Welcome to the Agroecology group!
The professorship for Agroecology deals with environmental issues related to the function and use of agricultural ecosystems. Our research focus is on biogeochemical processes in the rhizosphere of crops and on rhizodeposition as the driving force for carbon turnover and nutrient fluxes in arable soils.
Plants alter biological, chemical and physical processes in the soil surrounding their roots – in the rhizosphere. The release of organic compounds by living roots (rhizodeposition) plays a crucial role for carbon and nutrient turnover in the soil.
Our research concentrates on rhizodeposition as linkage of interactions between plants, soils and microorganisms. At different temporal and spatial scales, we study the importance of rhizodeposition for C and nutrient fluxes in soil. In climate chamber experiments, the small-scale distribution of C compounds along the roots (hotspots) is measured. Through the availability of C, hotspots create preferred habitats for microbes. The microbial activity is here much higher than in the adjacent soil. The roots of living plants can thereby strongly influence the intensity of soil organic matter decomposition and nutrient mobilization.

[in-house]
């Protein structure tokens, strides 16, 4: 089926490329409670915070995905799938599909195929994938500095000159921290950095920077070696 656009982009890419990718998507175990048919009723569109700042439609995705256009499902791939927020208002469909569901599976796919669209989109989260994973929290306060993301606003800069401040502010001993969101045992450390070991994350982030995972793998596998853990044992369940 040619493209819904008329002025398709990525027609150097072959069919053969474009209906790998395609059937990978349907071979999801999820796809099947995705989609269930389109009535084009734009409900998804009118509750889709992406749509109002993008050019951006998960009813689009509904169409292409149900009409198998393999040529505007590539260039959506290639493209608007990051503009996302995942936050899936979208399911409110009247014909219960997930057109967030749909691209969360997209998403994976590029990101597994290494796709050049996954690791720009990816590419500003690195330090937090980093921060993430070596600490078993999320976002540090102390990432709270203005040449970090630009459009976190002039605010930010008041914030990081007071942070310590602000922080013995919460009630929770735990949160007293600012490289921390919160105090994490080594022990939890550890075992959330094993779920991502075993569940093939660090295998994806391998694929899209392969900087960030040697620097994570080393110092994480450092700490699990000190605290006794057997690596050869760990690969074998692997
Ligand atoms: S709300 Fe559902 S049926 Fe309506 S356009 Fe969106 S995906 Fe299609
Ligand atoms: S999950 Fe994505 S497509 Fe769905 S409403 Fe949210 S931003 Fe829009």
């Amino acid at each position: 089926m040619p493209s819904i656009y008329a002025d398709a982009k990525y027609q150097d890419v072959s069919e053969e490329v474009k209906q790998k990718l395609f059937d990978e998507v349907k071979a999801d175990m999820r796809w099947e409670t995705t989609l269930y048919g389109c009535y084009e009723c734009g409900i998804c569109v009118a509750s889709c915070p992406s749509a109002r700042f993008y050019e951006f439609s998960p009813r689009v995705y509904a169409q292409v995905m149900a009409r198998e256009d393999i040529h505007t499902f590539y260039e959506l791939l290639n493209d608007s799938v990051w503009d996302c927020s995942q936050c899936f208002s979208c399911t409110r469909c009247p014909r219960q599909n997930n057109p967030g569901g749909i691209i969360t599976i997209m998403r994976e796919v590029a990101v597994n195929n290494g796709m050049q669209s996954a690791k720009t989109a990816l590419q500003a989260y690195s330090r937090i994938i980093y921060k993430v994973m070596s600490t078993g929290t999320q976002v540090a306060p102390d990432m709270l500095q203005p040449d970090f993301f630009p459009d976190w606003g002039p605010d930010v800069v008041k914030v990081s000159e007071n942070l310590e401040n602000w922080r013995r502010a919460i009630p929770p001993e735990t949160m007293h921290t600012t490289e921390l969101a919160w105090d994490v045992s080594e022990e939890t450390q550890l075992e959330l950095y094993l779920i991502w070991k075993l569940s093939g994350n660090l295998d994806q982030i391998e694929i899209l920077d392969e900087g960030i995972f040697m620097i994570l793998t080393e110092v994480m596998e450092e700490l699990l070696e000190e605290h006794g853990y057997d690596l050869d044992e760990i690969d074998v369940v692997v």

Rhizosphere effects are, therefore, crucial for the availability of nutrients in soil. This ecological function is particularly important with regard to sustainable and organic agriculture.
For agricultural ecosystems, the total amount of rhizodeposition is largely unknown. Our field trials, therefore, focus on the separation of different sources of soil CO2 and on the quantification of gross and net rhizodeposition.
The aim of our research is to learn more about rhizosphere effects and to gain a more comprehensive understanding of these effects on carbon and nutrient fluxes in agroecosystems.